Hamish McRae: The Government should remember Leyland – and beware

If the Government is prepared to rescue Royal Bank of Scotland and Lloyds HBOS, why should it not also help Jaguar and Land Rover?

They are all huge employers; all produce services and products we need; all are inherently successful enterprises, even if they have had a few rough patches. But there was no question about helping the banks, and in the case of Lloyds and HBOS, choreographing a merger between them that would normally have been blocked on competition grounds. Tata, the new owners of Jaguar and Land Rover, are having a tougher time extracting funds from the public purse.

There is a simple answer and a more subtle one. The simple point is that had the Government not rescued and re-capitalised the banks they might have gone under. A collapse of any large bank would be so catastrophic to the whole economy that it could not be risked. Cars matter but banks matter more. By contrast Land Rover and Jaguar have the backing of a powerful Indian industrial group; they have only been acquired a few months ago; and while Tata is under pressure right now, its survival is not in question.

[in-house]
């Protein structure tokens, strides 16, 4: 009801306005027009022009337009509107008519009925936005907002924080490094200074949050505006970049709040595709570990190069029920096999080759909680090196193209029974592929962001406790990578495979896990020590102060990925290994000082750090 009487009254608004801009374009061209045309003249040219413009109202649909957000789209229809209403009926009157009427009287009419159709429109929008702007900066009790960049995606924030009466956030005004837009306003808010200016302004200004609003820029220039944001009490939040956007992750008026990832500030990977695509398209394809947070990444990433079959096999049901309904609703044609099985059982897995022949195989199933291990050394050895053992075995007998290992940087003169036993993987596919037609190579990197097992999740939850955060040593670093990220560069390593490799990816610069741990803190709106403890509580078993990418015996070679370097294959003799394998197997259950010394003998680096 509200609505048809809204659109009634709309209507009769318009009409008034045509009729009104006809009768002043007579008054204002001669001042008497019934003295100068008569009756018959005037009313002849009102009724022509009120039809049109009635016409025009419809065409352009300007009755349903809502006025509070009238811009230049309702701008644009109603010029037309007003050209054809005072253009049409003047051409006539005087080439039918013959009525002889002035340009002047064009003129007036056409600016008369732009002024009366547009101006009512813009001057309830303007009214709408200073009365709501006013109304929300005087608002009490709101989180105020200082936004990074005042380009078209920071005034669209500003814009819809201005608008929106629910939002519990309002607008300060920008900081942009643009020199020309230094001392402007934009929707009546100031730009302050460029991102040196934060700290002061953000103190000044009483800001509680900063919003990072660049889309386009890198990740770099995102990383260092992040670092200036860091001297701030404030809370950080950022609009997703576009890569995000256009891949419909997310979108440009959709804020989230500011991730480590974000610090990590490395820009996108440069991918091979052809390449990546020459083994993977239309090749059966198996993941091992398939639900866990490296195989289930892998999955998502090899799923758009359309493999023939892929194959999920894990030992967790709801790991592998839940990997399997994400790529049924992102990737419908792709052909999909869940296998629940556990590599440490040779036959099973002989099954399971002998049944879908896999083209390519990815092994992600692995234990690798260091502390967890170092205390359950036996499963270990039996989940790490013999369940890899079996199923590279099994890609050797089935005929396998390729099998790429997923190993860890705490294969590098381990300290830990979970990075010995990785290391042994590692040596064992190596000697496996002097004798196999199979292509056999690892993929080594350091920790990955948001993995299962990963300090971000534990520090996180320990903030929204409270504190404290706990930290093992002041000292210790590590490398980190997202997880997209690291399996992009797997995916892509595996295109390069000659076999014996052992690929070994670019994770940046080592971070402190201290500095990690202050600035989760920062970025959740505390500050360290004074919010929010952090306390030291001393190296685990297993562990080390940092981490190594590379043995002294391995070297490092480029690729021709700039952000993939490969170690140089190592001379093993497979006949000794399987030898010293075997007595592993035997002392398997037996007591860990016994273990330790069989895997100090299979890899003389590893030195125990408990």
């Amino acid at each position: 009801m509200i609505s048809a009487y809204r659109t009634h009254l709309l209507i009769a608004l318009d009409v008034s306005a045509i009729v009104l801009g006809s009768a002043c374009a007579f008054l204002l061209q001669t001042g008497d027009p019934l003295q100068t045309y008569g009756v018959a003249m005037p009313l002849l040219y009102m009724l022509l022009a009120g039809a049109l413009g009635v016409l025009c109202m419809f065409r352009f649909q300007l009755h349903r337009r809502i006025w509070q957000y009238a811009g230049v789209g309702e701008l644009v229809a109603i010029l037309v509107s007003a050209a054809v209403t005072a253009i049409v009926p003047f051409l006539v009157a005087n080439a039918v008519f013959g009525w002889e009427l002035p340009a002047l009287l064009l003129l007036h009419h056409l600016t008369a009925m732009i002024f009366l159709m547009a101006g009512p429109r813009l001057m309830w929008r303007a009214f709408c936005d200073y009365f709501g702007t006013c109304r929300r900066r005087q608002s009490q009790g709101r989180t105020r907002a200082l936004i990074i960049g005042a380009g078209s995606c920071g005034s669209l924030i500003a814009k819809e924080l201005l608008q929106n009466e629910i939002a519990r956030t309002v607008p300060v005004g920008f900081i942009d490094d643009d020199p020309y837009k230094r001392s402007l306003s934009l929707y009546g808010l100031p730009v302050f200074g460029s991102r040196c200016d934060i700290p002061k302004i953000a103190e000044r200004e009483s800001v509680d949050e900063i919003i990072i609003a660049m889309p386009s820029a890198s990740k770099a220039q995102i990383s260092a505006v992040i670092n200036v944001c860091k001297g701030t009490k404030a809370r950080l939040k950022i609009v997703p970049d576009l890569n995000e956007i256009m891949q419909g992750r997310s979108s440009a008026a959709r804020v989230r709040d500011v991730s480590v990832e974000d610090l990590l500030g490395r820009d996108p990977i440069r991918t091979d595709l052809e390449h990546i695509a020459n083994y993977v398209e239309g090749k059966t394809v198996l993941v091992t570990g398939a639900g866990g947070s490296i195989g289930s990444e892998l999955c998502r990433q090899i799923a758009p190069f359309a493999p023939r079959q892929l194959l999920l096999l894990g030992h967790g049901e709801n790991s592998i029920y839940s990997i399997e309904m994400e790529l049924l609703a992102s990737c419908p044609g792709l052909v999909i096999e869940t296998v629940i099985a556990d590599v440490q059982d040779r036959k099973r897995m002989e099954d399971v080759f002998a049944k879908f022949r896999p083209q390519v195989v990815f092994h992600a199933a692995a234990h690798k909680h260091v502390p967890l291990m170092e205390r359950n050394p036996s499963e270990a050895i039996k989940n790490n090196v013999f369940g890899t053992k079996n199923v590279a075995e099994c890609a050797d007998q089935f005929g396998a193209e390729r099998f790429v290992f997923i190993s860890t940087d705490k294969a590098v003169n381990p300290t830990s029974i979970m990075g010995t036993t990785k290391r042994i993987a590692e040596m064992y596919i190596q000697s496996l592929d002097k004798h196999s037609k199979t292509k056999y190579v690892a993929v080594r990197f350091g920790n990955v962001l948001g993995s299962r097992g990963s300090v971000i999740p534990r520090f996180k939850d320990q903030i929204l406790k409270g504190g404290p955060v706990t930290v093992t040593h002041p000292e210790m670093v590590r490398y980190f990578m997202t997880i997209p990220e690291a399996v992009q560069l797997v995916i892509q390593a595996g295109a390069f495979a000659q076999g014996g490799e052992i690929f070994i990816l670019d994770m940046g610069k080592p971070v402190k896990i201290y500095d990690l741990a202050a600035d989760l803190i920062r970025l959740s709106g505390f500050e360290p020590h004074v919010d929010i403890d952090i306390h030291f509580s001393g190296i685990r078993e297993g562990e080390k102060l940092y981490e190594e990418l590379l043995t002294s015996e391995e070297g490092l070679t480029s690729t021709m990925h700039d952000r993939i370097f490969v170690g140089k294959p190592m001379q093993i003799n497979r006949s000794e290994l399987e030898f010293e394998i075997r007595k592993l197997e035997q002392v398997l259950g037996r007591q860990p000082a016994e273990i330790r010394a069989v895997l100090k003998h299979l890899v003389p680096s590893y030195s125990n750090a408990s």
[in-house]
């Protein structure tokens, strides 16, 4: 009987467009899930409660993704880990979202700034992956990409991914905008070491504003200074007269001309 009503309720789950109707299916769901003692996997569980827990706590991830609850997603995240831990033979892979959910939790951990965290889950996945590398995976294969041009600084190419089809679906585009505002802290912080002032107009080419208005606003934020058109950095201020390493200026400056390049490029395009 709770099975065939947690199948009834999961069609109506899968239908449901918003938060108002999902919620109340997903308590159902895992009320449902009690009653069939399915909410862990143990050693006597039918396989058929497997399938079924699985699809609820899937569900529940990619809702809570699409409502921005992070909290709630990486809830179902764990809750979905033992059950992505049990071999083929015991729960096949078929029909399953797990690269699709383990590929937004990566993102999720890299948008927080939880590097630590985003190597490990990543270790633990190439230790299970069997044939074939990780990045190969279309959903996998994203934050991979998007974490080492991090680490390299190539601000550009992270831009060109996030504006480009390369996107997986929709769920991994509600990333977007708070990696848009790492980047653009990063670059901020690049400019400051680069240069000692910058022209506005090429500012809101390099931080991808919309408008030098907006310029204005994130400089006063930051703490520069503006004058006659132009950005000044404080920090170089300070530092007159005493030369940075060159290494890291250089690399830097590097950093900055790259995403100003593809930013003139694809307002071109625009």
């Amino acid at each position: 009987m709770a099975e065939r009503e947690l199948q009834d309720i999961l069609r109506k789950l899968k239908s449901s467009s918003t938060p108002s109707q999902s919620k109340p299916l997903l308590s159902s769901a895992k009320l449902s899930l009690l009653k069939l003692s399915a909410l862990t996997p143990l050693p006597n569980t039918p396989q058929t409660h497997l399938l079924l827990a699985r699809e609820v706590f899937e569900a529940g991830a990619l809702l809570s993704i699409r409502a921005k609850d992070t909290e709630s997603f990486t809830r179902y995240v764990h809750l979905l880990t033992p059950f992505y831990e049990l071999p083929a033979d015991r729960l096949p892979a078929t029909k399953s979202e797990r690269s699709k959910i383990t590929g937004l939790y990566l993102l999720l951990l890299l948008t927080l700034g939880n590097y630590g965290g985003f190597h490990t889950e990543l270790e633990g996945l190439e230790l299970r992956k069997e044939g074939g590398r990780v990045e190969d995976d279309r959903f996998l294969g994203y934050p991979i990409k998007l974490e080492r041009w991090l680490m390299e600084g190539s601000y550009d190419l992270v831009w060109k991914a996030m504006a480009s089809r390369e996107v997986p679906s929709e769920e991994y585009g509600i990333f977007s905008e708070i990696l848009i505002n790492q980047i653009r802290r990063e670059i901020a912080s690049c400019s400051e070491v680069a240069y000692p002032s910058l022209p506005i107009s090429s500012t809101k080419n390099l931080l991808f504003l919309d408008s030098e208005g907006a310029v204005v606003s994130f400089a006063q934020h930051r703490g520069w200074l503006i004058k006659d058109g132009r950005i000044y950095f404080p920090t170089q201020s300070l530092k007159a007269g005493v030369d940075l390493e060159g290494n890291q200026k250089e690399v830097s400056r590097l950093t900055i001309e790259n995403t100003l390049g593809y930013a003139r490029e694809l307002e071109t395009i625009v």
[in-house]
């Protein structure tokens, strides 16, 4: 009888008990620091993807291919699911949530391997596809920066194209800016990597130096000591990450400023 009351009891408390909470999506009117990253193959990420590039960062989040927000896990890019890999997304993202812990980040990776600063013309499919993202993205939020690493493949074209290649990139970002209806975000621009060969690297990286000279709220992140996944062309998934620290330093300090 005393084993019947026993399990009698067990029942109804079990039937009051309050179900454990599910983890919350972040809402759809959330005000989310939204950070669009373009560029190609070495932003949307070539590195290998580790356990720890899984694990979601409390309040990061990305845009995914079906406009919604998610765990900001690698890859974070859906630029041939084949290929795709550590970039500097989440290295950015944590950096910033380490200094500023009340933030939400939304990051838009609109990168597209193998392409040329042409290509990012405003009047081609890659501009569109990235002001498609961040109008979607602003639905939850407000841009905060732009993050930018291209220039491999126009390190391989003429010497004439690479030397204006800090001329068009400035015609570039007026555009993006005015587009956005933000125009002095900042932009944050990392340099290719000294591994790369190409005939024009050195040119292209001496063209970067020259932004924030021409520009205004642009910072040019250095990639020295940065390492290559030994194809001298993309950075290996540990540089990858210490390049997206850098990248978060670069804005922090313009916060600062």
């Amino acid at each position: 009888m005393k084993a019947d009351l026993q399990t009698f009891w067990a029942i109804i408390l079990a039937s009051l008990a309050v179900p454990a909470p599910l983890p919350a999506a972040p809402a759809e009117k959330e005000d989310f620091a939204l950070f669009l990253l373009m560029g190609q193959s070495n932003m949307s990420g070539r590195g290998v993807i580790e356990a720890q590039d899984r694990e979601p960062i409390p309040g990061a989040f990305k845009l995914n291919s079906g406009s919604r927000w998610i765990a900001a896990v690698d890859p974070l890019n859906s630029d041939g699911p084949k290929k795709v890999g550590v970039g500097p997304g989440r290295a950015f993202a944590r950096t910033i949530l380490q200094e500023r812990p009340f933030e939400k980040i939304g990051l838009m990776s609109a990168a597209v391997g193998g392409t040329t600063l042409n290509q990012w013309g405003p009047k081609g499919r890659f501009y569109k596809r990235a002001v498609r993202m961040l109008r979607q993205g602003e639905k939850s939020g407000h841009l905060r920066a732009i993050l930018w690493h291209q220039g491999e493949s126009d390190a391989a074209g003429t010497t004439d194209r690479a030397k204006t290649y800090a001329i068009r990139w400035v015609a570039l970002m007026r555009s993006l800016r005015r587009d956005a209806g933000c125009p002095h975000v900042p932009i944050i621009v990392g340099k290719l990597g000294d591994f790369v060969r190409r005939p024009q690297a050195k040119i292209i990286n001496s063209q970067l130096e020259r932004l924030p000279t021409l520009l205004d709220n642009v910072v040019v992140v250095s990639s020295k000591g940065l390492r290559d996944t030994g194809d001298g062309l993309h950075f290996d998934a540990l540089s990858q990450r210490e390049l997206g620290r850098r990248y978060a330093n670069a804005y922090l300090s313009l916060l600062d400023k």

The more subtle answer is that the Government has created a financial lifeboat for banks that should also be a good deal for taxpayers, whereas it is terrified of being sucked into ongoing support for the car industry. The optional part-nationalisation plan, whereby banks could get funds from the state but were not obliged to if they could find other investors, is a triumph. Not only does it save the banks but the funds don't come cheap. Call them clever investments, for the Government is always banging on about the need for investment. These part-nationalisations are therefore different from Northern Rock, where the underlying business was in real trouble and taxpayers may end up out of pocket.

In the case of the car companies there is a different background, more like Northern Rock and less like the Royal Bank and Lloyds HBOS. Looking back there was the nightmare of the nationalisation of British Leyland, then its denationalisation – and the collapse of the car part of Rover. The Government absolutely does not want to be drawn into open-ended support for car companies. In any case as far as Land Rover and Jaguar are concerned the production of both types of vehicle in the UK is not in question. The success depends on the ability of Tata to make a better fist of running them than their previous owner, Ford, and there is nothing the Government can do to help it there. So while some short-term funding may make sense, the Government absolutely does not want to be sucked into the quagmire from which it thought it had escaped.

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